Borohydride reduction of an aqueous iron salt in the presence of a support material gives supported zero-valent iron nanoparticles that are 10- 30 nm in diameter. The material is stable in air once it has dried and contains 22.6% iron by weight. The supported zero-valent iron nanoparticles ('Ferragels') rapidly separate and immobilize Cr(VI) and Pb(II) from aqueous solution, reducing the chromium to Cr(III) and the Pb to Pb(0) while oxidizing the Fe to goethite (α-FeOOH). The kinetics of the reduction reactions are complex and include an adsorption phase. About 10% of the iron in the material appears to be located at active surface sites. Once these sites have been saturated, the reduction process continues but at a much lower rate, which is likely limited by mass transfer. Rates of remediation of Cr(VI) and Pb(11) are up to 30 times higher for Ferragels than for iron filings or iron powder on a (Fe) molar basis. Over 2 months, reduction of Cr(VI) was 4.8 times greater for Ferragels than for an equal weight of commercial iron filings (21 times greater on the basis of moles of iron present). The higher rates of reaction, and greater number of moles of contaminant reduced overall, suggest that Ferragels may be a suitable material for in situ remediation.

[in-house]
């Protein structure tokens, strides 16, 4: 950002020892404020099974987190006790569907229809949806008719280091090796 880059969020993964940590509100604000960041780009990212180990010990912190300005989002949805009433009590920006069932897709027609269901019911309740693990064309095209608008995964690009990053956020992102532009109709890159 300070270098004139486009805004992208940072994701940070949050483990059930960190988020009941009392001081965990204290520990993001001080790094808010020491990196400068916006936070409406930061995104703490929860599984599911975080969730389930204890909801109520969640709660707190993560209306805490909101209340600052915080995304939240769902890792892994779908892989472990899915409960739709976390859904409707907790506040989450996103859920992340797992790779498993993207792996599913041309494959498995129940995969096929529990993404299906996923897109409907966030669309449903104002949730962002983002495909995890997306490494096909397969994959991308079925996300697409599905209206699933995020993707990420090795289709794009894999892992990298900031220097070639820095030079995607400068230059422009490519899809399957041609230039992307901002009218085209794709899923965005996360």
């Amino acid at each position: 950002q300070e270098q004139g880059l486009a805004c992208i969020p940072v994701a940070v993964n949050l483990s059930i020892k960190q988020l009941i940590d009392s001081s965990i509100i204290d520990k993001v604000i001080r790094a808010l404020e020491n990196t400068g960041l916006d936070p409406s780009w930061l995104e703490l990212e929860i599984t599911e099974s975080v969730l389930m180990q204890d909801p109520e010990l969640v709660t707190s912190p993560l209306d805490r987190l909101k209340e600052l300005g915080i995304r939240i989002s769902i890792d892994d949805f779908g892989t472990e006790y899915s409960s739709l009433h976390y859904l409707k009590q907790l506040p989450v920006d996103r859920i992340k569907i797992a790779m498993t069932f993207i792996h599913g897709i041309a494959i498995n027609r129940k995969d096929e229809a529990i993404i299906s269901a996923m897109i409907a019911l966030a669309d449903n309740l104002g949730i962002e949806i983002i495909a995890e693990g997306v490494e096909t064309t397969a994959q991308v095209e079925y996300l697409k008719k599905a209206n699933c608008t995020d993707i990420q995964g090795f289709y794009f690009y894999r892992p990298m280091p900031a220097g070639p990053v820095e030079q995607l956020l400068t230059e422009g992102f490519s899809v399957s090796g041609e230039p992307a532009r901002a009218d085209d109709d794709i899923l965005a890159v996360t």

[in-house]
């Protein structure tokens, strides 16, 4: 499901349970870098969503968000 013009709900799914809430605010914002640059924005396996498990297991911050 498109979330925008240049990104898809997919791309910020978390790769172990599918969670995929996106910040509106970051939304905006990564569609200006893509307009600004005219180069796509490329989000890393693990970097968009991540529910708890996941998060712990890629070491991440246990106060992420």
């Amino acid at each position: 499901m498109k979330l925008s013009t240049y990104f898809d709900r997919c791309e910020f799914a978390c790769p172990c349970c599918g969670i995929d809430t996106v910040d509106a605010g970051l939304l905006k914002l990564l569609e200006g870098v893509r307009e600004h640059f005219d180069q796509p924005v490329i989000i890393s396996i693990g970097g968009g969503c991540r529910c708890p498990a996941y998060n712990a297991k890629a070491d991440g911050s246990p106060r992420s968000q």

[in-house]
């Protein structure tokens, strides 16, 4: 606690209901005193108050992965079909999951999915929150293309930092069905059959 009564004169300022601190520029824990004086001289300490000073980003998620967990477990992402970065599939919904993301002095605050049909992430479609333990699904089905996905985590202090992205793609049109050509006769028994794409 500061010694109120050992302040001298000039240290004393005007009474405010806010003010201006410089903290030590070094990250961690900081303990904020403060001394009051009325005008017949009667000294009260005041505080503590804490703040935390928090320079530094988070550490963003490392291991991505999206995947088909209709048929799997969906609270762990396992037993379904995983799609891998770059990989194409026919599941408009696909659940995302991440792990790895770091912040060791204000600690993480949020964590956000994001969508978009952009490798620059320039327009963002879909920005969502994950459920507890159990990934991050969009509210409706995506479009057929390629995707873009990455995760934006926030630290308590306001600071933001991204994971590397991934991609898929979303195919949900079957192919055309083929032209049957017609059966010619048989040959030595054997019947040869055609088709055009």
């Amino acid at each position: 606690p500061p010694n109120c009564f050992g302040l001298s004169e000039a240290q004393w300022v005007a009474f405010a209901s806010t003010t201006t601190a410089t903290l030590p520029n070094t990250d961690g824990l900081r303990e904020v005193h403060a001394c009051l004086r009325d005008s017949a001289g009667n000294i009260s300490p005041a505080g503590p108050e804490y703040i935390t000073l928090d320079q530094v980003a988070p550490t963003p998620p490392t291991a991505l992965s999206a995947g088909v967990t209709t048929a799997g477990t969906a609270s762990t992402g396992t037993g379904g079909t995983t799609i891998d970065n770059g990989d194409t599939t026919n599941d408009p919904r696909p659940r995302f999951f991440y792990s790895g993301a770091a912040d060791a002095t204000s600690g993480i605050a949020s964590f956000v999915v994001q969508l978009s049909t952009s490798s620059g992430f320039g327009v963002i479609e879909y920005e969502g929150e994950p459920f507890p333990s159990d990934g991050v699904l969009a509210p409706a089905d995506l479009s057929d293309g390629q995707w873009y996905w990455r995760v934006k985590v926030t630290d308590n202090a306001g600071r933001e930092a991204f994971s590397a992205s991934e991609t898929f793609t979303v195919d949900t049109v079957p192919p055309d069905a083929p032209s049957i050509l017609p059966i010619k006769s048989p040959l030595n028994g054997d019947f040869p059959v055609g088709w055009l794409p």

All Science Journal Classification (ASJC) codes
- Environmental Chemistry